• DannyMB - April 5, 2012 7:56 a.m.

    The "used-game" market really got going when I was in my teens, and at that time it was great. I didn't have much money, so the only way I would ever get a game would be to sell a load of my games and then buy a pre-owned edition of the game I was after. I rarely had more than 3 games in my library at any one time. But as I got older and got a job, the monetary issue of buying games faded for me, and cost isn't the huge issue it used to be when I was younger. So personally if used-games died, it wouldn't hurt me all that much. I don't think I've bought a used game in years thinking about it. BUT! I still remember how much it sucked trying to scrounge together money for games, so if used games go, prices HAVE to drop, by at least 30-40%. As they stand now, games are just not affordable enough for young people or people who don't have as much money. And even though I can afford them, I wouldn't complain if games were a lot cheaper. The question of course is whether a price drop would happen. I doubt it. Publishers are greedy (to be expected, they're not charities of course) so they will pipe us all kinds of crap like "games cost more to make, so we have to pass this cost on to you". So, rather cynically, I wouldn't be surprised if used-games get screwed, and consumers will still be paying £40/$60 for games, even when/if they're digital only releases. So in short, death to publishers! Bring on the SteamBox! Anything that cuts out the middle-man and lets me just play games at a reasonable price.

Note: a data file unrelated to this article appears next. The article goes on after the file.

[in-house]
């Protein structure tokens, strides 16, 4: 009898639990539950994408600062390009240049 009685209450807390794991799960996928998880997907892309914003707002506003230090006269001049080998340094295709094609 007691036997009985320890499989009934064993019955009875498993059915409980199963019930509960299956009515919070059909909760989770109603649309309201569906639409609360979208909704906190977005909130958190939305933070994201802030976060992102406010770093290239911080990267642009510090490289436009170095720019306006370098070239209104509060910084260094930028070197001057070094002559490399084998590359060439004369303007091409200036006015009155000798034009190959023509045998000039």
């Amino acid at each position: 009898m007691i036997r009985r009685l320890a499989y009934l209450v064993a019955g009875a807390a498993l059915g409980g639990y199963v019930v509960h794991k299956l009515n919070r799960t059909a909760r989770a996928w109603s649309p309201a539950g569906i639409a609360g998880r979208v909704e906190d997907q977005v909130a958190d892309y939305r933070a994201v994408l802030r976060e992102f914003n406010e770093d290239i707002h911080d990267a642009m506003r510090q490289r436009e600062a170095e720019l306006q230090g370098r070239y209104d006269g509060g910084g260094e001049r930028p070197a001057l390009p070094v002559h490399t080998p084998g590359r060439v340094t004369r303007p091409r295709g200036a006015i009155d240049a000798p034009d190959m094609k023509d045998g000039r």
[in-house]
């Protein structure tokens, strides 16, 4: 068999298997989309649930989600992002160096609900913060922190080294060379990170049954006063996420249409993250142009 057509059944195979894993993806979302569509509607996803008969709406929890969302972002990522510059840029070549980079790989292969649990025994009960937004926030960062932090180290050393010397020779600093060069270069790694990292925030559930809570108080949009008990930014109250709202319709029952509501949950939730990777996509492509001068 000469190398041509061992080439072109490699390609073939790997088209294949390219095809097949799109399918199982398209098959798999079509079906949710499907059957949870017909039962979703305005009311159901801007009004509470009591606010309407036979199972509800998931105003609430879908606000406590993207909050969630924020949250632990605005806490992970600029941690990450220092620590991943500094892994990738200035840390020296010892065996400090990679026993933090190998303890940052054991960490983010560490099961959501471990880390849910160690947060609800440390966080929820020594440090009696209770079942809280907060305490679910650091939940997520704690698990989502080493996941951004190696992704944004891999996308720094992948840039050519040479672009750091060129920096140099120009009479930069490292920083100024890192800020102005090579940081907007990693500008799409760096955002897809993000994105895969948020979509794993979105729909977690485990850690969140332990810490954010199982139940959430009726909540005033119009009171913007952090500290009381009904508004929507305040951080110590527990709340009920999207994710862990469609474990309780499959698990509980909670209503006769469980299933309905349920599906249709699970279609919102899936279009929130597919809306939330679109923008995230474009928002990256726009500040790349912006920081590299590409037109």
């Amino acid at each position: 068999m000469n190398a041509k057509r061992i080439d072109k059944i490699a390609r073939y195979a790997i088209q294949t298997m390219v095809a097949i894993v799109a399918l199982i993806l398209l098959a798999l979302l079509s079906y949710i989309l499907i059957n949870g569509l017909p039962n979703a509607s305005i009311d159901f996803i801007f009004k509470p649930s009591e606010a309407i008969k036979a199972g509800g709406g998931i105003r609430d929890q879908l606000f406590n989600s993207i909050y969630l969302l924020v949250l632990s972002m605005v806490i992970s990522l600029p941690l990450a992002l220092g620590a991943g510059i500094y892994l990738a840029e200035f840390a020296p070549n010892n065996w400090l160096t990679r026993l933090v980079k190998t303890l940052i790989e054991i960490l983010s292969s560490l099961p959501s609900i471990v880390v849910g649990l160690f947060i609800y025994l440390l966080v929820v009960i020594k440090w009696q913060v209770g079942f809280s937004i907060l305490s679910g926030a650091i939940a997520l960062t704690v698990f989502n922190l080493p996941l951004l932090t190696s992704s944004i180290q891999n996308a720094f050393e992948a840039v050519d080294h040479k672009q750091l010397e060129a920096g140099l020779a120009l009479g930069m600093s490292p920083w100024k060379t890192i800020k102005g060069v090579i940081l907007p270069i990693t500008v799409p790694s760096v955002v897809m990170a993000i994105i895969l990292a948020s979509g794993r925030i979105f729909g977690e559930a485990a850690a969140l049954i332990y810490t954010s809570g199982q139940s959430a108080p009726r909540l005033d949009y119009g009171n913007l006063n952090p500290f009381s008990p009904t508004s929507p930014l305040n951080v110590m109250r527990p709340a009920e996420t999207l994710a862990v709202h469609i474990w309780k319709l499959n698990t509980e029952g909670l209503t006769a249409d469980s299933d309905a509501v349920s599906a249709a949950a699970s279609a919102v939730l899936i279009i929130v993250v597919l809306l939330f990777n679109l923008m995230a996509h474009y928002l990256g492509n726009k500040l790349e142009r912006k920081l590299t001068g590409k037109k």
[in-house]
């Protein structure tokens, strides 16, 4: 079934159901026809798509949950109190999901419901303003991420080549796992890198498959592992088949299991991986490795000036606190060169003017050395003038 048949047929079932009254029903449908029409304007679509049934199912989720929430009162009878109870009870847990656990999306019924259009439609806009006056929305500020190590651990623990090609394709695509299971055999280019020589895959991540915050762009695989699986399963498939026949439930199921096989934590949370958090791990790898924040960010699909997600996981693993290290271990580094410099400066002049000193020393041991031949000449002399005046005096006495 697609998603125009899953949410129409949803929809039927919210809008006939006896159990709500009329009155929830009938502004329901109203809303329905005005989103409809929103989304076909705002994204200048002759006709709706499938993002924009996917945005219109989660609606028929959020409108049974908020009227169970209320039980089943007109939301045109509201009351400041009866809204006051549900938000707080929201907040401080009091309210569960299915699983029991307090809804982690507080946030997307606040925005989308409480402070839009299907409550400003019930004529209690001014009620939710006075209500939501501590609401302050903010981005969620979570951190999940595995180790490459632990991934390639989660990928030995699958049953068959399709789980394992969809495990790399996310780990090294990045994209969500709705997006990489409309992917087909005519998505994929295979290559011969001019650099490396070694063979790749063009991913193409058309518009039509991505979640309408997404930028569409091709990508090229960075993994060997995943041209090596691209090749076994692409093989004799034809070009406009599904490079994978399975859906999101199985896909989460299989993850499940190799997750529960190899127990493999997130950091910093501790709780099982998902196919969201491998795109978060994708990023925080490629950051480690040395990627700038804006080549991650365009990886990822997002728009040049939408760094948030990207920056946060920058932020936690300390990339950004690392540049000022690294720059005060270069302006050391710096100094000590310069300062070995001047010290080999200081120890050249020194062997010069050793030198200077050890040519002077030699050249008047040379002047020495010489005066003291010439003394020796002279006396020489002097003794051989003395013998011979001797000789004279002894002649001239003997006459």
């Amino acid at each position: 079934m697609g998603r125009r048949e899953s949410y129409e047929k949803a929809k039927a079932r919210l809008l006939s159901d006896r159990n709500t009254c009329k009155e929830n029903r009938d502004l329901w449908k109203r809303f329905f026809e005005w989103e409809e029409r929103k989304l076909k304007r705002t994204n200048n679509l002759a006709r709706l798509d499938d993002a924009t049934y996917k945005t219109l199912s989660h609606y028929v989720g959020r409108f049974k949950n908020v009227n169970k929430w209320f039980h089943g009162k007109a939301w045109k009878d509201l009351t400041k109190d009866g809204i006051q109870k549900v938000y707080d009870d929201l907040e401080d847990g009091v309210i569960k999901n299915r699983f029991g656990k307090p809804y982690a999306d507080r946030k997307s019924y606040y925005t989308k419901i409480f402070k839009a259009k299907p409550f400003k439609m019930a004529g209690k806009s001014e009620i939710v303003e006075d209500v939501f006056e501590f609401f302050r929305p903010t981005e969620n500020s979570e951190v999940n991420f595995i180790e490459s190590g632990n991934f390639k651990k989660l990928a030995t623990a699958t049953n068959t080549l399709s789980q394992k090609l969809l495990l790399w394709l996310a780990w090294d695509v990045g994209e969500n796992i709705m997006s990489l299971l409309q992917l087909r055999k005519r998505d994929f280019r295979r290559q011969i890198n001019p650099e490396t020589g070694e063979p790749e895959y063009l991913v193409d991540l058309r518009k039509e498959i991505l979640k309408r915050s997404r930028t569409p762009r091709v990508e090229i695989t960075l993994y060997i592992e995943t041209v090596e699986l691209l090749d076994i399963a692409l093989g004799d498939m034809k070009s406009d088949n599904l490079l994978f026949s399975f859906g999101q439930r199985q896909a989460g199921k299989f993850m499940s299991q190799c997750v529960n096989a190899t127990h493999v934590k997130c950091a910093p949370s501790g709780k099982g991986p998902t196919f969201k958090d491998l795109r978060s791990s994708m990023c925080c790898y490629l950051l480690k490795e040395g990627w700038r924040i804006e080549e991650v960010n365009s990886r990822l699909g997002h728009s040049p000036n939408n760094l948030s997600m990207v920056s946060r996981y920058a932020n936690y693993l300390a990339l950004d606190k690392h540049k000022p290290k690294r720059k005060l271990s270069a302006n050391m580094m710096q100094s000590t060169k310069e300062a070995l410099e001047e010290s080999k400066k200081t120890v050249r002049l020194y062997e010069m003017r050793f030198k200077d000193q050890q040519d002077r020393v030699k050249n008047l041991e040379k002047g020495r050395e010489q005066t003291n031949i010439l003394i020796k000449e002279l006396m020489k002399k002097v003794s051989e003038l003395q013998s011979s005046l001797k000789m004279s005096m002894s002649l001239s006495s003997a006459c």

• Kermit1970 - April 5, 2012 7:55 a.m.

    Tesco just want to take over the world. The bit of their slogan which is never said is "...our shareholders and our plans to dominate your lives and make you buy everything from us. BWAHAHAHA"
  • KidKatana - April 5, 2012 7:44 a.m.

    Interesting. I don't like the idea of locking games into an account - while I don't personally trade in old games as I occasionally like to replay them, I think it's a hard sell to ask people to hang onto a £50 piece of media that they likely won't touch after 2 weeks. Another reason I don't bother trading in games is because playing the newest games doesn't bother me - I'm happy to wait for a few months til a game's RRP drops. I'd buy a game straight out the gate if it was £20, but seeing as new games are £40-£50 and I have a backlog of games I'm interested in, I don't mind waiting. This begs the question - would pre-owned be such an issue if the cost of games was much lower? If games were £10-£20, gamers probably wouldn't feel the need to trade them in to get their money's worth. £20 is about as much as I'm happy to pay now for games that I'm never going to trade in, and that price limit would be the same for a console that prevented me from selling them on. Sadly, I can see that if the preowned market was wiped out then there would be little incentive for retailers to drop prices after a few months, and with an increased focus on digital distribution consumers would probably end up getting shafted on the price due to the lack of alternatives. I can see the 'locking games to a user account' model becoming a means of gouging consumers.